Violence in the workplace

Workplace violence generally refers to acts or threats of physical violence, harassment, intimidation or other threatening behaviour that occurs at the worksite, whether the perpetrator is a client, patient, student, customer, co-worker or family member. IWH research focuses on the prevention of workplace violence at both the workplace and systems (policy) levels.

Featured

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At Work article

Workplace violence against women rising, driven by growing rates in education sector

Risks of workplace violence for men in health care on the decline, now lower than risks for female educators
Published: April 12, 2019
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At Work article

Sex/gender analysis: Are risks of violence at work higher for men or women? It depends on type of violence

Men and women face similar risks of physical violence at work, but the risks of sexual violence at work are four times higher for women
Published: August 6, 2018
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IWH in the media

Understanding challenges in hospitals' workplace violence reporting systems

To address workplace violence, we need to understand the size of the problem. That requires having reporting systems that collect reliable and valid indicators of of workplace events, consistently over time and across workplaces. This is not easy, writes IWH's Dr. Peter Smith, drawing on two studies about reporting patterns and challenges at Ontario's hospitals.
Published: Contact, April 2020
Journal article
Journal article

Time to return to work following workplace violence among direct healthcare and social workers

Published: Occupational and Environmental Medicine, March 2020
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IWH in the media

Workplace violence solutions for schools central to recent ETFO symposium

Participants from across Canada came together to discuss the most urgent health and safety concern facing education workers today—growing violence and harassment in schools. At the symposium, IWH Scientific Co-Director & Senior Scientist Dr. Peter Smith spoke of data showing the rise in workplace violence in Ontario is mainly experienced by women in the education sector.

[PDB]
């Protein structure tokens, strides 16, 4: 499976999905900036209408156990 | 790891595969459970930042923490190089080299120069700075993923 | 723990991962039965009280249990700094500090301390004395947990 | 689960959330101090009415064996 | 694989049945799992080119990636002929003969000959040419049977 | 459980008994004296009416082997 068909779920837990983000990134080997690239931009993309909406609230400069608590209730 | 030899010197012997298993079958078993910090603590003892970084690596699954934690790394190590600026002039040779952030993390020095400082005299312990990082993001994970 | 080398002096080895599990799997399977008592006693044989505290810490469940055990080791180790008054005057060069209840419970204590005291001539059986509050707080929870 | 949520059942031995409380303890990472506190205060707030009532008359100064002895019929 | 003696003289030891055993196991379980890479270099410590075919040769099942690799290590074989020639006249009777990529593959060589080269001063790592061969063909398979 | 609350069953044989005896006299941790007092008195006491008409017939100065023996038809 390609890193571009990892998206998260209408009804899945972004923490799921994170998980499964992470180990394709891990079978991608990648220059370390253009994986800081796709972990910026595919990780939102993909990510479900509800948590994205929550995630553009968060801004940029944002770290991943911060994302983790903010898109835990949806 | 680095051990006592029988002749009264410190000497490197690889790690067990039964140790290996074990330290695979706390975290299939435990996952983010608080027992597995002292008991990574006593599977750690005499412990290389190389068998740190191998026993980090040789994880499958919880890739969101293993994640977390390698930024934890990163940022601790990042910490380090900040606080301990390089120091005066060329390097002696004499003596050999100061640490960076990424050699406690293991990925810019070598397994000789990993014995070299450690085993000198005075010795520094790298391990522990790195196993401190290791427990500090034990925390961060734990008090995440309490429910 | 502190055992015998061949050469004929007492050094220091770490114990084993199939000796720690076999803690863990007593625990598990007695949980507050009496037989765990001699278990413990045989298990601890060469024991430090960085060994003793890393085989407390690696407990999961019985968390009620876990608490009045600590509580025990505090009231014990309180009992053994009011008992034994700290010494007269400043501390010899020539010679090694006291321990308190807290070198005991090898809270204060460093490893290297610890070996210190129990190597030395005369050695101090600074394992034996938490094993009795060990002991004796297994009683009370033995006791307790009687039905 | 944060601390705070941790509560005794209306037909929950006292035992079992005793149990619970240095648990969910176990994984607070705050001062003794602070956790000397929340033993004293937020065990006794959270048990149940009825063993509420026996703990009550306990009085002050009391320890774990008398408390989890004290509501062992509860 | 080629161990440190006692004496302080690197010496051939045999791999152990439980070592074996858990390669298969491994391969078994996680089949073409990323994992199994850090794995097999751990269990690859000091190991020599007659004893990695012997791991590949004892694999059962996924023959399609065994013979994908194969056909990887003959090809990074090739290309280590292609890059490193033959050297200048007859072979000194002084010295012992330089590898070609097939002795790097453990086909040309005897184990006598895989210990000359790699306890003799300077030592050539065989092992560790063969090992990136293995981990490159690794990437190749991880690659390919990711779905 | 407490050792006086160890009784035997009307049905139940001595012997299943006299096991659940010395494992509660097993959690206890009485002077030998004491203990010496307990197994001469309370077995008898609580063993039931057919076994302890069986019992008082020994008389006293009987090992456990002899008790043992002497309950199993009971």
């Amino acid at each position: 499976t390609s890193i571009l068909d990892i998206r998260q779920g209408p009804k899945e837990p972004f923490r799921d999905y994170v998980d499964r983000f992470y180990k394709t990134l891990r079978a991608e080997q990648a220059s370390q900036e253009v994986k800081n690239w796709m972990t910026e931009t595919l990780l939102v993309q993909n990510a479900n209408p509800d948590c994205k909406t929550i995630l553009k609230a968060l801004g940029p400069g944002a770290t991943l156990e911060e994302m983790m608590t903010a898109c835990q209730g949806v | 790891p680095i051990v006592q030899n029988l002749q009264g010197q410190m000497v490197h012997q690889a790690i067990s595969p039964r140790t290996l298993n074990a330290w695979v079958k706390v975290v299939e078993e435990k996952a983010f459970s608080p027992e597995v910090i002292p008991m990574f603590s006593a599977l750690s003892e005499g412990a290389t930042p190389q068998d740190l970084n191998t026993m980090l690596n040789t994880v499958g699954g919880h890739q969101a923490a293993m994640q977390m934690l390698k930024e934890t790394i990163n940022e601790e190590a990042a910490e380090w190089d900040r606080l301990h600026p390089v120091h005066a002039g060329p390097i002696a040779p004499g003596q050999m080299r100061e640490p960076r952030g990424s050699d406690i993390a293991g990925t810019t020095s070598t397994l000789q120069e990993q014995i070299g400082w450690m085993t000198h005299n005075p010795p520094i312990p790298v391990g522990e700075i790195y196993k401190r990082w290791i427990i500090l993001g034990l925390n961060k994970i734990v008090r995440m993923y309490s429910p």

Published: Workers Health & Safety Centre, February 2020
IWH Speaker Series
IWH Speaker Series

Supporting hospital staff to manage aggressive patient behaviour: A randomized controlled trial

As in many other hospitals, staff at Toronto's Mount Sinai Hospital were experiencing high rates of workplace violence. In response, a multidisciplinary team developed a program to standardize practices for identifying and managing patients with aggressive behaviour. Given the dearth of evaluation studies on this type of workplace intervention, the team also set up a randomized controlled study on the program's effectiveness. They share results in this IWH Speaker Series presentation.
Published: November 2019
The Globe and Mail logo
IWH in the media

As teachers report more violent incidents in schools, boards struggle

In school boards across Canada, more educators say they’re being hurt on the job, according to data reviewed by The Globe and Mail. But there are gaps in data collection, and debates over the reasons for the rise in reports of violence, writes Carolyn Alphonso, citing IWH Senior Scientist Dr. Peter Smith.
Published: The Globe and Mail, September 2019
Journal article
Journal article

Assault predicts time away from work after claims for work-related mild traumatic brain injury

Published: Occupational & Environmental Medicine, May 2019
Close-up image of shattered glass window
At Work article

Workplace violence against women rising, driven by growing rates in education sector

Men working in health care were once the group most at risk of workplace violence. These day, it's women working in education who face the highest risks of being assaulted on the job.
Published: April 2019
The Conversation logo
IWH in the media

Women four times more likely to experience sexual assault at work

Violence-related injuries at work are on the rise across Canada and this is especially the case for women, according to two recent studies conducted at the not-for-profit Institute for Work and Health, writes IWH Senior Scientist Dr. Peter Smith.
Published: The Conversation, January 2019
Journal article
Journal article

Gender differences in injuries attributed to workplace violence in Ontario 2002-2015

Published: Occupational and Environmental Medicine, January 2019
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IWH in the media

Women in education sector at greater risk of workplace violence

Women working in Ontario’s education sector are four to six times more likely than their male counterparts to require time off work because of being physically assaulted on the job, reports the Canadian Occupational Safety.
Published: Canadian Occupational Safety, August 2018